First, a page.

Our websites are a virtual ‘pool room’ of our credibility, right? Well, no, not entirely. We line the walls with our trophies, medals and certificates so we impress and convince potential clients to choose us. However, the first thing our websites should do to keep visitors for more than three seconds is not focus on how amazing we are. The main thing our websites need to do is offer people service.
What’s in it for me? No, not you.
When people are shopping around, they are thinking about their own needs and their problems that need fixing. Imagine going shopping for a new toaster, and having the shop assistant approach you with, “Hi, I’m Fred, I’ve sold six toasters this weekend, over eight grand worth of appliances this month already, and things are looking good for that promotion next month. I’m also a Pisces.”
A website needs a tonne of empathy. That is to say, you need to put yourself in the shoes of a potential client and ask yourself what it is that you would want to see in a website to feel that it has you, as a potential customer, in mind. Now check that your website does that. From the way you prioritise information, to how easy popular information is to find, to how simple it is to navigate. Make sure your visitors feel understood and that you’re on their side. In short, give the people what they want.
Come for the SEO, stay for the love
Of course, sharing your credentials and success stories are a crucial part of your website. Prioritise it in a way that makes it clear that you know what you’re doing, while not being braggy. A simple way to do that is to offer a glimpse of your acumen on the Home Page, and elaborate on your About page. Make sure you share information about your qualifications that shows how your skills will benefit potential clients. In this way you’ve serviced your visitor’s need to feel confident in choosing you. By showing that you’ve been thoughtful to your visitor’s needs, your website will be of more value to visitors, and reduce that pesky bounce rate.
If you need help figuring out what your potential clients are searching for, how to make sure they find you, and then make sure you keep them, get in touch with Website Fix today for a no obligation chat.
Google’s Penguin algorithm has finally been updated again. It’s the fourth major release, making this Penguin 4.0. Google now says Penguin is a real-time signal processed within its core search algorithm.
Google’s algorithms rely on more than 200 unique signals or “clues” to rank a site in search engine result pages. These signals include things like the specific words that appear on websites, the freshness of content, your region and PageRank. One specific signal of the algorithms is called Penguin, which was first launched in 2012.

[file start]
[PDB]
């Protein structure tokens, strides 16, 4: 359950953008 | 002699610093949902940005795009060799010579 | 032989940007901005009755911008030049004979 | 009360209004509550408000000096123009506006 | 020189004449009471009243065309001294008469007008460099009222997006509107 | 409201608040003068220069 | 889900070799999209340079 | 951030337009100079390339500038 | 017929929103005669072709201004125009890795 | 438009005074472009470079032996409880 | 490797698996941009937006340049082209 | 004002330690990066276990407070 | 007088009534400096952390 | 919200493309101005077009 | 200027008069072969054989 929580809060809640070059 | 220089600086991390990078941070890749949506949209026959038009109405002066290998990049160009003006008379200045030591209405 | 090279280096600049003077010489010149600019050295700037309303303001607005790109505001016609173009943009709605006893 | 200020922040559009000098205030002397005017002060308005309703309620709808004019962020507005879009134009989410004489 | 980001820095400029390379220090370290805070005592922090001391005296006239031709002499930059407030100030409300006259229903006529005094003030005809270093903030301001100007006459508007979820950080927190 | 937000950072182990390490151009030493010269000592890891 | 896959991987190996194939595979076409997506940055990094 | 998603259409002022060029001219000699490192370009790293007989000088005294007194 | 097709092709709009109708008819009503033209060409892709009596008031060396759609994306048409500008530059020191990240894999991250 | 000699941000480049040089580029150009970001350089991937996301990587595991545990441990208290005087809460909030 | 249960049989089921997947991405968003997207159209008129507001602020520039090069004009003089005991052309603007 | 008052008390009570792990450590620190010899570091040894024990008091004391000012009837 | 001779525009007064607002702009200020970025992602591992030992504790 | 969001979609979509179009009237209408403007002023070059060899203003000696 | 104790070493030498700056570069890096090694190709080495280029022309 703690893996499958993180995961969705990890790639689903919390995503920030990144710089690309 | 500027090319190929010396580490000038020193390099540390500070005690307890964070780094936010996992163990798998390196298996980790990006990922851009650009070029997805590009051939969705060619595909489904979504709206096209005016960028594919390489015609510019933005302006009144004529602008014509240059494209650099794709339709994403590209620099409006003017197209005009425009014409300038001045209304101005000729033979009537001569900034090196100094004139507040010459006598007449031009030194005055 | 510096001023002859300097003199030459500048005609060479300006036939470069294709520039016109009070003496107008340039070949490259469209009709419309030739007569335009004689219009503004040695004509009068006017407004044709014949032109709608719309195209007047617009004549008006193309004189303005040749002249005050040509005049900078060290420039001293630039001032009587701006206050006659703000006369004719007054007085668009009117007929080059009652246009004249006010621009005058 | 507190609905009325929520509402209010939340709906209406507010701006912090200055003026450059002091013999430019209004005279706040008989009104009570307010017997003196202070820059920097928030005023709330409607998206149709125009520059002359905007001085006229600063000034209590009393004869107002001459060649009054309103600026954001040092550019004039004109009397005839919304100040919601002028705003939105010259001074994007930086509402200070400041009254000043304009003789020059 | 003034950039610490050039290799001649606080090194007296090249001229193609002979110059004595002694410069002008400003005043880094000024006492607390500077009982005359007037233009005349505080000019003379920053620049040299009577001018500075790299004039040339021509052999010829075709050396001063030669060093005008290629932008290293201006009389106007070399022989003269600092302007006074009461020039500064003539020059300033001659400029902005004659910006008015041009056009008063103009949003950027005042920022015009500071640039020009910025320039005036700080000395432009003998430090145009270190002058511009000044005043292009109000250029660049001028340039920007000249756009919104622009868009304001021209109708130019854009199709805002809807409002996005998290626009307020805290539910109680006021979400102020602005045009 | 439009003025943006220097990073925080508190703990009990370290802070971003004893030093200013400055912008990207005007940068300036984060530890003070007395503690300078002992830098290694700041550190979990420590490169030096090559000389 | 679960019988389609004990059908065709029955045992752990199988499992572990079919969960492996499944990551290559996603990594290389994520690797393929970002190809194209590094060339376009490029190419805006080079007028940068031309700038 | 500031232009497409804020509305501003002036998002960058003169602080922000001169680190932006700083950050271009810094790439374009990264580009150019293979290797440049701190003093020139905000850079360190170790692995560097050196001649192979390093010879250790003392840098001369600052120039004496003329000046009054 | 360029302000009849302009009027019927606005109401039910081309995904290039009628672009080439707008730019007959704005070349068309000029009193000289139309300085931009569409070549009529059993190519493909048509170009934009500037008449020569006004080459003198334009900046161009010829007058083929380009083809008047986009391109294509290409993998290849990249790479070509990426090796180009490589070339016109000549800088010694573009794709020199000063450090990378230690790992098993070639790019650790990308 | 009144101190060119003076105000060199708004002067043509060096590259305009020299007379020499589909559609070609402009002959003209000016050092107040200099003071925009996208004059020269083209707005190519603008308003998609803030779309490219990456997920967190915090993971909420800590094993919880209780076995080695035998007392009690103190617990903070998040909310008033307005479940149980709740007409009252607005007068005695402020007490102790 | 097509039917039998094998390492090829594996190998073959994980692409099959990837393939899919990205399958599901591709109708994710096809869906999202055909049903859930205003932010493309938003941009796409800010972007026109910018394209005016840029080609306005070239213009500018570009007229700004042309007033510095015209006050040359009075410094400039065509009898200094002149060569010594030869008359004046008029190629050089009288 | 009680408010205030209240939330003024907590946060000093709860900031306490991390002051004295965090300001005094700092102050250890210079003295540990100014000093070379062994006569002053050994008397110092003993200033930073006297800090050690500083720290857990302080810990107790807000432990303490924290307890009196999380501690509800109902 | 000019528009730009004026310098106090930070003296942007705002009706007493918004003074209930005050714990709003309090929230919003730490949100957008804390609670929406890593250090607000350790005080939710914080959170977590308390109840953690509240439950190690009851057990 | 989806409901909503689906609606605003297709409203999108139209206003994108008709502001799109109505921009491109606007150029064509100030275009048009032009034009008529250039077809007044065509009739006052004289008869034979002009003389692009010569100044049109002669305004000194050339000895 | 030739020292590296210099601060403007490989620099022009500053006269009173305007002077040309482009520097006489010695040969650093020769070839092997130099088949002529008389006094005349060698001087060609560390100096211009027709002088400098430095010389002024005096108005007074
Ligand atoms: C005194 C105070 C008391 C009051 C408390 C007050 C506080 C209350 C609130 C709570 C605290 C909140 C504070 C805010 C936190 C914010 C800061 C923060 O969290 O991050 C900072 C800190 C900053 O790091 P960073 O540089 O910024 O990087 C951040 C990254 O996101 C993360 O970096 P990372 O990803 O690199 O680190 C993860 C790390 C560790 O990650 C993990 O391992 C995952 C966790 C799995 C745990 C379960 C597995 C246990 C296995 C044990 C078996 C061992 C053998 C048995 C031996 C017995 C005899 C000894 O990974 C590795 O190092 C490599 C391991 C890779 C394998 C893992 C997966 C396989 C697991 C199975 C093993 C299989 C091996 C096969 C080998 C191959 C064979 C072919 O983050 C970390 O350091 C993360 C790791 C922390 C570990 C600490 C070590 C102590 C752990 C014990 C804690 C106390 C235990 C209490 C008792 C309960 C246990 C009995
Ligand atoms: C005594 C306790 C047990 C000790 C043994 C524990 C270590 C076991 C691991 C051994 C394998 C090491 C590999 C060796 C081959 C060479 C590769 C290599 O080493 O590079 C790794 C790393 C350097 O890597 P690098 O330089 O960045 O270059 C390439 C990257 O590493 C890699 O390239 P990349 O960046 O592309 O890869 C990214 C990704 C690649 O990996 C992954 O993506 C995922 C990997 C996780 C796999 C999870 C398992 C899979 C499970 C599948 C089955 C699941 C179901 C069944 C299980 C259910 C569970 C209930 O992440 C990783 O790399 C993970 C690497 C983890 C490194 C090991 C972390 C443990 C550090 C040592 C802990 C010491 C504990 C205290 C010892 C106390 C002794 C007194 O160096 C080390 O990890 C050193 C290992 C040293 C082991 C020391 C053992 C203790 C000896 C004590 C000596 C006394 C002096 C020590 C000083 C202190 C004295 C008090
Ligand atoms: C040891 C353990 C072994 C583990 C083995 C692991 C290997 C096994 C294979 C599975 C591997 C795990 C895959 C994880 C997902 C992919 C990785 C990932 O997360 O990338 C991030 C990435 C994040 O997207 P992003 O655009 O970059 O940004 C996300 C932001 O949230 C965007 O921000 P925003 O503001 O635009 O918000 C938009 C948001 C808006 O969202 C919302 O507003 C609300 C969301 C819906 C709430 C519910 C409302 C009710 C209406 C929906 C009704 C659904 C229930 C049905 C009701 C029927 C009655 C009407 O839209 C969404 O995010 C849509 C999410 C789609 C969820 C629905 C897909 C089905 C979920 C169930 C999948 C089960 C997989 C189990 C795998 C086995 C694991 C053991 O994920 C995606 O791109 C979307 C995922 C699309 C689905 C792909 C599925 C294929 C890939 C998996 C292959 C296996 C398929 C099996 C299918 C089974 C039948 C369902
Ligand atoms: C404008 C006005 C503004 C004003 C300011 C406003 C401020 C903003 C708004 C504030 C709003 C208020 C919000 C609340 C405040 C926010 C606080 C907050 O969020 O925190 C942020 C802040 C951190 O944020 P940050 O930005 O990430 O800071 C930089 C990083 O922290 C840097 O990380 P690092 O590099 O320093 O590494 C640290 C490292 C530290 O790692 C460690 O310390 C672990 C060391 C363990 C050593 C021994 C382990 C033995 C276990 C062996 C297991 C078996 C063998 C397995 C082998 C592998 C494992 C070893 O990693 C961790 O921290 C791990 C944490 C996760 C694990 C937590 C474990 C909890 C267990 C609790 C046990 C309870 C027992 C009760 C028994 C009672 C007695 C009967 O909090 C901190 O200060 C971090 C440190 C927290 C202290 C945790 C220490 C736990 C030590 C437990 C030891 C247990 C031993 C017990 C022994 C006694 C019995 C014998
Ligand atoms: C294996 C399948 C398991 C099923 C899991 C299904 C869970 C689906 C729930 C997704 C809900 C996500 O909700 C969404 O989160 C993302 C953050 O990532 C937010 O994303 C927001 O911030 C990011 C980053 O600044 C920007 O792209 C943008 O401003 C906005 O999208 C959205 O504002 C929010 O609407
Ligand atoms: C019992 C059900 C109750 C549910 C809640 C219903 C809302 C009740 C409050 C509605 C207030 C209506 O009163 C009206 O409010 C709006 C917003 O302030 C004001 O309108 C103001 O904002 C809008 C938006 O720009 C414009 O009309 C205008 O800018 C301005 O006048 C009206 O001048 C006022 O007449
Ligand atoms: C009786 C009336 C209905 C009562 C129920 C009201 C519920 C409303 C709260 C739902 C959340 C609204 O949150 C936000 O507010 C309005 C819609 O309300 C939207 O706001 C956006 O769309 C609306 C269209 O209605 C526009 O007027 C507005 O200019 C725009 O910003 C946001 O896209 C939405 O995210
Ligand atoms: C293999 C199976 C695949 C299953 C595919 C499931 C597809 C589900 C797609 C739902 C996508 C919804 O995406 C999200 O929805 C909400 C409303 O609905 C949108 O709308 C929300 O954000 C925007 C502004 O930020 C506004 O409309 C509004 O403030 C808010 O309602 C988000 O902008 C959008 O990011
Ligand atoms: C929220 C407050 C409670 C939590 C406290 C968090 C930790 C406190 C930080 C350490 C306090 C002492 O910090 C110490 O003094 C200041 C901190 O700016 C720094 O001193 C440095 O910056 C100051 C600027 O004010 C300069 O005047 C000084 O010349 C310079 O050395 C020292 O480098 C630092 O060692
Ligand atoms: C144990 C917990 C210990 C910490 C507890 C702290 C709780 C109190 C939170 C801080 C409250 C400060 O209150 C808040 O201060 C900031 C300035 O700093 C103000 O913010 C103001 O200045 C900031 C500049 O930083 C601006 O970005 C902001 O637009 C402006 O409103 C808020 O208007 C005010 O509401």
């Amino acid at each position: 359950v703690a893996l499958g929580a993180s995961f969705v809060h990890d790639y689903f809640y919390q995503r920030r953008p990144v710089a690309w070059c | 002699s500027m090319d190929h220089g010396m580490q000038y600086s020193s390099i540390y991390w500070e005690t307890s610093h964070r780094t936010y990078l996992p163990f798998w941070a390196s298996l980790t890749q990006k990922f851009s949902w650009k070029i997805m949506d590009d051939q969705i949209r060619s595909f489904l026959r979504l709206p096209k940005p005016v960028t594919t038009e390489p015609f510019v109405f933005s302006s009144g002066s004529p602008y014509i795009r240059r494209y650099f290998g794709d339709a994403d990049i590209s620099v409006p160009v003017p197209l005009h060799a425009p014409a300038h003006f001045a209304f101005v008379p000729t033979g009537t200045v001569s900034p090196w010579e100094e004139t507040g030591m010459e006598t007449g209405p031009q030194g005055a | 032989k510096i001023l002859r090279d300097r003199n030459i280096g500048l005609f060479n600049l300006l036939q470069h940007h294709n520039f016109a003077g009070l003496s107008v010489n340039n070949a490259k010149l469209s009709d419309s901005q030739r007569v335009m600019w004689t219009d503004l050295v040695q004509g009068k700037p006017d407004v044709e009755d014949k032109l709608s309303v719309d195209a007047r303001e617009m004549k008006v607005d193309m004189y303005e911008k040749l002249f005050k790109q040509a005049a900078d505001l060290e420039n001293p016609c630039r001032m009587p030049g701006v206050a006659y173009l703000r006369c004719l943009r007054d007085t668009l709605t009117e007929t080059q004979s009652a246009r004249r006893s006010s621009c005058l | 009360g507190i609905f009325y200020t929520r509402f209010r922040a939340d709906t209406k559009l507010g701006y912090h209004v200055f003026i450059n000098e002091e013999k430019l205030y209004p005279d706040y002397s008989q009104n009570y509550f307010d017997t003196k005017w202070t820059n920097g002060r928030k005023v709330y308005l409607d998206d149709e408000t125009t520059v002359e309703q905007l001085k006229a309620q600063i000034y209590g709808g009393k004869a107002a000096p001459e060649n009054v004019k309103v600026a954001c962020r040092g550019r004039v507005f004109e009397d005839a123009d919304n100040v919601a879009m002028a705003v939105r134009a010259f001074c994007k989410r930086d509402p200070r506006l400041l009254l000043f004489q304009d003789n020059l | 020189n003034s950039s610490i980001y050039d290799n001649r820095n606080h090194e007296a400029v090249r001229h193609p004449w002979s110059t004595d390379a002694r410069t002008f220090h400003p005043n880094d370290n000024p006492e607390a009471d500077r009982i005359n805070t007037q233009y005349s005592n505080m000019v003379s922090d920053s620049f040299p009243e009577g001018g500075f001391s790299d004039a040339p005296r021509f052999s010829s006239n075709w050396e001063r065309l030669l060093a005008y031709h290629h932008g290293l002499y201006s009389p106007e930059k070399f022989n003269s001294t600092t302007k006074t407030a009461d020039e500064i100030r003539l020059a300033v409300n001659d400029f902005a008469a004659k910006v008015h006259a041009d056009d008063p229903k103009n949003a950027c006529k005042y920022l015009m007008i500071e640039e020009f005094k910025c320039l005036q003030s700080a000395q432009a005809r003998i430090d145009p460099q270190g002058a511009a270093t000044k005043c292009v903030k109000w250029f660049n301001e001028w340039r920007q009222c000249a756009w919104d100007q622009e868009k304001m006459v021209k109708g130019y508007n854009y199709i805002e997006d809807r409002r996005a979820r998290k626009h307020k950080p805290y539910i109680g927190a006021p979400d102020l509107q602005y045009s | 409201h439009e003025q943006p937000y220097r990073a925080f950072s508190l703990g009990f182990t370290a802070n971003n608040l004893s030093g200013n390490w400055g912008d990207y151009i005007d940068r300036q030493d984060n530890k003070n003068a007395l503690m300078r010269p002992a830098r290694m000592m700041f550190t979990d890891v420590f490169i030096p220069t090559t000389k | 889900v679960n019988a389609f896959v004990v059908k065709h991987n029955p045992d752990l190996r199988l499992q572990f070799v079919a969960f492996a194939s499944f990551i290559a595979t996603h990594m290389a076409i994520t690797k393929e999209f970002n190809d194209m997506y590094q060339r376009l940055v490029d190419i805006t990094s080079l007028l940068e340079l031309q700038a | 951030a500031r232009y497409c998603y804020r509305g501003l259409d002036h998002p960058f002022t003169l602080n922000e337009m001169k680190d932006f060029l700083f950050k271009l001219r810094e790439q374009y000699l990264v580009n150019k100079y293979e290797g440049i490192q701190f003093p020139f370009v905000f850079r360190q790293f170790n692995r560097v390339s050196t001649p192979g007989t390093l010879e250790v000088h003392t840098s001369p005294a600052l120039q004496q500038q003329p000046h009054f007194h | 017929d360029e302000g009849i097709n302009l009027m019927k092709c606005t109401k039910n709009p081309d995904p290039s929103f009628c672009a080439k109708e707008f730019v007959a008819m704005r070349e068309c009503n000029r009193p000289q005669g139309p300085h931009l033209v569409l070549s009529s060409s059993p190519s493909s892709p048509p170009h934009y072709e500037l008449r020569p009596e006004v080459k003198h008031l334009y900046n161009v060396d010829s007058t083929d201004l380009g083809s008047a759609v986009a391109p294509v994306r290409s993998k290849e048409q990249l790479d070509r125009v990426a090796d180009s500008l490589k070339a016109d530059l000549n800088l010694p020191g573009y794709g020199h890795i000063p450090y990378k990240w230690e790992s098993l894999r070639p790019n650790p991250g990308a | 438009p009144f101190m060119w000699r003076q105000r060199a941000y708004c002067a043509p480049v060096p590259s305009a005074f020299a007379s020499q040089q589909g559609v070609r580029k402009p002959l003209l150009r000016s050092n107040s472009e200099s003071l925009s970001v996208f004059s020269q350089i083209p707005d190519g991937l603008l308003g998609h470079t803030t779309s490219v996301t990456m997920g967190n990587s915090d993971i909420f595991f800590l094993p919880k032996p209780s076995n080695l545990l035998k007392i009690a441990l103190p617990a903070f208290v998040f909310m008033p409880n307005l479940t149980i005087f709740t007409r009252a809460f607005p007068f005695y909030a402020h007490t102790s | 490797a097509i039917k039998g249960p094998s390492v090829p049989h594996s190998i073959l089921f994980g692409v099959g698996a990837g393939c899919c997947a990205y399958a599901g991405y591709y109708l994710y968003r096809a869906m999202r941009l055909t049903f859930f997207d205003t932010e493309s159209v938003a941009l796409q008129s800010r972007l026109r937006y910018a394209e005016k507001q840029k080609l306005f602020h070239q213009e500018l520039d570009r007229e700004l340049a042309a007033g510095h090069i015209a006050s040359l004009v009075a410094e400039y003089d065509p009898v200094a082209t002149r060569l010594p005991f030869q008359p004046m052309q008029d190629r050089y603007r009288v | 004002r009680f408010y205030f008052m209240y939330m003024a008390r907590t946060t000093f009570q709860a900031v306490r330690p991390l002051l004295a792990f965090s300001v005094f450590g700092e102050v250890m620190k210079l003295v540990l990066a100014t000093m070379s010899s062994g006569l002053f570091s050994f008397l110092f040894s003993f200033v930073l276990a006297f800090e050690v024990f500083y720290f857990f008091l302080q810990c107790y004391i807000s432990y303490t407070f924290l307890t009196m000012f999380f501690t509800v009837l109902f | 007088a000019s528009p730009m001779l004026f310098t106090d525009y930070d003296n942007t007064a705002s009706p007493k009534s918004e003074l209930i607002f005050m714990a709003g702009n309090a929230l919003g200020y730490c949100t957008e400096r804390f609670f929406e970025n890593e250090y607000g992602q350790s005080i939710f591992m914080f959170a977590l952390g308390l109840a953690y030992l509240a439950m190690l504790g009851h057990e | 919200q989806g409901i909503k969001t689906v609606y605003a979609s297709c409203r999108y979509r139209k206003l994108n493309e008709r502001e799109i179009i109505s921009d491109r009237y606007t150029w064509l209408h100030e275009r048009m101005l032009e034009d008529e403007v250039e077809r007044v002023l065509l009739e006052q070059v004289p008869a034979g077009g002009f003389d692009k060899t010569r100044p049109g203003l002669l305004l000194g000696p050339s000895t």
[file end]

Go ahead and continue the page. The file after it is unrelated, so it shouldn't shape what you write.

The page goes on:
Here are the key changes you’ll see:
- As per Google webmaster blog “Penguin is now real-time. Historically, the list of sites affected by Penguin was periodically refreshed at the same time. Once a webmaster considerably improved their site and its presence on the internet, many of Google’s algorithms would take that into consideration very fast, but others, like Penguin, needed to be refreshed. With this change, Penguin’s data is refreshed in real time, so changes will be visible much faster, typically taking effect shortly after we recrawl and reindex a page. It also means we’re not going to comment on future refreshes.”
- Google also mentioned that Penguin is now more granular. Penguin now devalues spam by adjusting ranking based on spam signals, rather than affecting ranking of the whole site. Our best interpretation of this statement is that Penguin might impact specific pages on a site, or it might impact sections or wide swaths of a site, while other pages are fine.
//If you are affected by this update or need help with SEO, checkout our SEO services Brisbane page. //
It’s also important to remember that updates like Penguin are just one of more than 200 signals Google use to determine rank.
The last Penguin update, Penguin 3.0, happened on October 17, 2014. Any sites hit by it have waited nearly two years for the chance to be free.
Those long delays are now to be a thing of the past, according to Google. With this latest release, Penguin becomes real-time. As Google recrawls and reindexes pages — which happens constantly — those pages will be assessed by the Penguin filter. Pages will be caught and/or freed by Penguin as part of this regular process
Is Penguin fully live?
This real-time Penguin update is probably not fully live yet. It is now “rolling out,” Google said. Google didn’t tell us how long it may take to roll out, but it won’t take that long, maybe less than a month.
Past Penguin updates
Here’s the rundown on Penguin updates over time, as well as the impact they’ve had on queries, according to Google:
- Penguin 1.0 on April 24, 2012 (impacting ~3.1% of queries)
- Penguin 1.1 on May 26, 2012 (impacting less than 0.1%)
- Penguin 1.2 on October 5, 2012 (impacting ~0.3% of queries)
- Penguin 2.0 on May 22, 2013 (impacting 2.3% of queries)
- Penguin 2.1 on Oct. 4, 2013 (impacting around 1% of queries)
- Penguin 3.0 on October 17, 2014 (impacting around 1% of queries)
- Penguin 4.0 & real-time on September 23, 2016
Penguin 4.0, Google would not give a specific number of the percentage of queries it impacted, mostly because the update is constantly happening and the percentage will constantly be changing.